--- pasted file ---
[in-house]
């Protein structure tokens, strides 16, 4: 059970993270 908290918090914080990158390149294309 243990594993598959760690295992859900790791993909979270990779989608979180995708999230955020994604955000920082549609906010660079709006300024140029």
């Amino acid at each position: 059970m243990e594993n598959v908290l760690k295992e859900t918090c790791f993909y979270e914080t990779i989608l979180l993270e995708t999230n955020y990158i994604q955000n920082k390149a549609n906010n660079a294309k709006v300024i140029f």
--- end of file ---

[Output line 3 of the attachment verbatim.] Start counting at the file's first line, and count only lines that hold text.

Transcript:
């Amino acid at each position: 059970m243990e594993n598959v908290l760690k295992e859900t918090c790791f993909y979270e914080t990779i989608l979180l993270e995708t999230n955020y990158i994604q955000n920082k390149a549609n906010n660079a294309k709006v300024i140029f």